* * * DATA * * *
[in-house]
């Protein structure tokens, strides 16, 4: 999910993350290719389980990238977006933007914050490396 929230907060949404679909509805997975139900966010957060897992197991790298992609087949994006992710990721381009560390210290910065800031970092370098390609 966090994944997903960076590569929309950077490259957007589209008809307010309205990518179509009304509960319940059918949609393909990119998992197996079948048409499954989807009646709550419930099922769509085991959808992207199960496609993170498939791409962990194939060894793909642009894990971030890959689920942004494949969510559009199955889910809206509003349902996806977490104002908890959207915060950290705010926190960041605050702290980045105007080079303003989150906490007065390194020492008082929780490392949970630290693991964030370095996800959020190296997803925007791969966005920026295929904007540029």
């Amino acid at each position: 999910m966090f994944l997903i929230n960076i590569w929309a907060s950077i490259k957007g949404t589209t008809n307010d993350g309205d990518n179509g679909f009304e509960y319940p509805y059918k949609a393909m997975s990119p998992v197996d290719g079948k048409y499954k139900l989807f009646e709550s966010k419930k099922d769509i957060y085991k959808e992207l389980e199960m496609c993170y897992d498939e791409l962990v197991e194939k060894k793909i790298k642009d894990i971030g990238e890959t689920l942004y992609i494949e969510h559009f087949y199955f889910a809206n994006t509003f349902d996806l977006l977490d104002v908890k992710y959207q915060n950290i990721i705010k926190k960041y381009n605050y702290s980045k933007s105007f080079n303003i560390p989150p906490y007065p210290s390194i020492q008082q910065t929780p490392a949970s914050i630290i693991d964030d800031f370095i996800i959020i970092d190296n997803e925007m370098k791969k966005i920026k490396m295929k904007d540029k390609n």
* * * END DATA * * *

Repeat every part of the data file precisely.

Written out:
[in-house]
């Protein structure tokens, strides 16, 4: 999910993350290719389980990238977006933007914050490396 929230907060949404679909509805997975139900966010957060897992197991790298992609087949994006992710990721381009560390210290910065800031970092370098390609 966090994944997903960076590569929309950077490259957007589209008809307010309205990518179509009304509960319940059918949609393909990119998992197996079948048409499954989807009646709550419930099922769509085991959808992207199960496609993170498939791409962990194939060894793909642009894990971030890959689920942004494949969510559009199955889910809206509003349902996806977490104002908890959207915060950290705010926190960041605050702290980045105007080079303003989150906490007065390194020492008082929780490392949970630290693991964030370095996800959020190296997803925007791969966005920026295929904007540029």
């Amino acid at each position: 999910m966090f994944l997903i929230n960076i590569w929309a907060s950077i490259k957007g949404t589209t008809n307010d993350g309205d990518n179509g679909f009304e509960y319940p509805y059918k949609a393909m997975s990119p998992v197996d290719g079948k048409y499954k139900l989807f009646e709550s966010k419930k099922d769509i957060y085991k959808e992207l389980e199960m496609c993170y897992d498939e791409l962990v197991e194939k060894k793909i790298k642009d894990i971030g990238e890959t689920l942004y992609i494949e969510h559009f087949y199955f889910a809206n994006t509003f349902d996806l977006l977490d104002v908890k992710y959207q915060n950290i990721i705010k926190k960041y381009n605050y702290s980045k933007s105007f080079n303003i560390p989150p906490y007065p210290s390194i020492q008082q910065t929780p490392a949970s914050i630290i693991d964030d800031f370095i996800i959020i970092d190296n997803e925007m370098k791969k966005i920026k490396m295929k904007d540029k390609n």